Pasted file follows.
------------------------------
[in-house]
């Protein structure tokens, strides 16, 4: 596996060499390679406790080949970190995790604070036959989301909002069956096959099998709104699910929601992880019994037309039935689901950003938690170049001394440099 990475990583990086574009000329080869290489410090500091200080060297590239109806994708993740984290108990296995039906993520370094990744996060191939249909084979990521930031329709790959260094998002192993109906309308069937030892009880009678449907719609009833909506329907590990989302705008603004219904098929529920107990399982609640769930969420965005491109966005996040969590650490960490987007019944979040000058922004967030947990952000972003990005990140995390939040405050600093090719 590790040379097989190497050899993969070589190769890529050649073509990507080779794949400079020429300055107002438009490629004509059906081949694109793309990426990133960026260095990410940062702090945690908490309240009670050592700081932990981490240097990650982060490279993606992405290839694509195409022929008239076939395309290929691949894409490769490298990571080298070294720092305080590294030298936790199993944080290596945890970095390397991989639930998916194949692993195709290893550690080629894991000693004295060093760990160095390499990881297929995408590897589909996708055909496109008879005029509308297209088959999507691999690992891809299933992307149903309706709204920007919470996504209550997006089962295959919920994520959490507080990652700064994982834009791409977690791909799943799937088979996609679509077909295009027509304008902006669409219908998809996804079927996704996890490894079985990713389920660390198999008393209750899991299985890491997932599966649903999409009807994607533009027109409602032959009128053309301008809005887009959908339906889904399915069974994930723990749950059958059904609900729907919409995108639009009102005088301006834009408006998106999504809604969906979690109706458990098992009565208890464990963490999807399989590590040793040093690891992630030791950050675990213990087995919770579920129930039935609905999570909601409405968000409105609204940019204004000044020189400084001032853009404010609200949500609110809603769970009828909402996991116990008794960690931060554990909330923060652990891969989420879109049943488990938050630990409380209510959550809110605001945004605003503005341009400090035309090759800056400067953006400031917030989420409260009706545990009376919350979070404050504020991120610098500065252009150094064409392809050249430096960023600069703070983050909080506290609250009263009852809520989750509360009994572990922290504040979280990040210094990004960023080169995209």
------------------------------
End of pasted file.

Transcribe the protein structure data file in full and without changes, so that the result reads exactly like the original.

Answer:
[in-house]
């Protein structure tokens, strides 16, 4: 596996060499390679406790080949970190995790604070036959989301909002069956096959099998709104699910929601992880019994037309039935689901950003938690170049001394440099 990475990583990086574009000329080869290489410090500091200080060297590239109806994708993740984290108990296995039906993520370094990744996060191939249909084979990521930031329709790959260094998002192993109906309308069937030892009880009678449907719609009833909506329907590990989302705008603004219904098929529920107990399982609640769930969420965005491109966005996040969590650490960490987007019944979040000058922004967030947990952000972003990005990140995390939040405050600093090719 590790040379097989190497050899993969070589190769890529050649073509990507080779794949400079020429300055107002438009490629004509059906081949694109793309990426990133960026260095990410940062702090945690908490309240009670050592700081932990981490240097990650982060490279993606992405290839694509195409022929008239076939395309290929691949894409490769490298990571080298070294720092305080590294030298936790199993944080290596945890970095390397991989639930998916194949692993195709290893550690080629894991000693004295060093760990160095390499990881297929995408590897589909996708055909496109008879005029509308297209088959999507691999690992891809299933992307149903309706709204920007919470996504209550997006089962295959919920994520959490507080990652700064994982834009791409977690791909799943799937088979996609679509077909295009027509304008902006669409219908998809996804079927996704996890490894079985990713389920660390198999008393209750899991299985890491997932599966649903999409009807994607533009027109409602032959009128053309301008809005887009959908339906889904399915069974994930723990749950059958059904609900729907919409995108639009009102005088301006834009408006998106999504809604969906979690109706458990098992009565208890464990963490999807399989590590040793040093690891992630030791950050675990213990087995919770579920129930039935609905999570909601409405968000409105609204940019204004000044020189400084001032853009404010609200949500609110809603769970009828909402996991116990008794960690931060554990909330923060652990891969989420879109049943488990938050630990409380209510959550809110605001945004605003503005341009400090035309090759800056400067953006400031917030989420409260009706545990009376919350979070404050504020991120610098500065252009150094064409392809050249430096960023600069703070983050909080506290609250009263009852809520989750509360009994572990922290504040979280990040210094990004960023080169995209």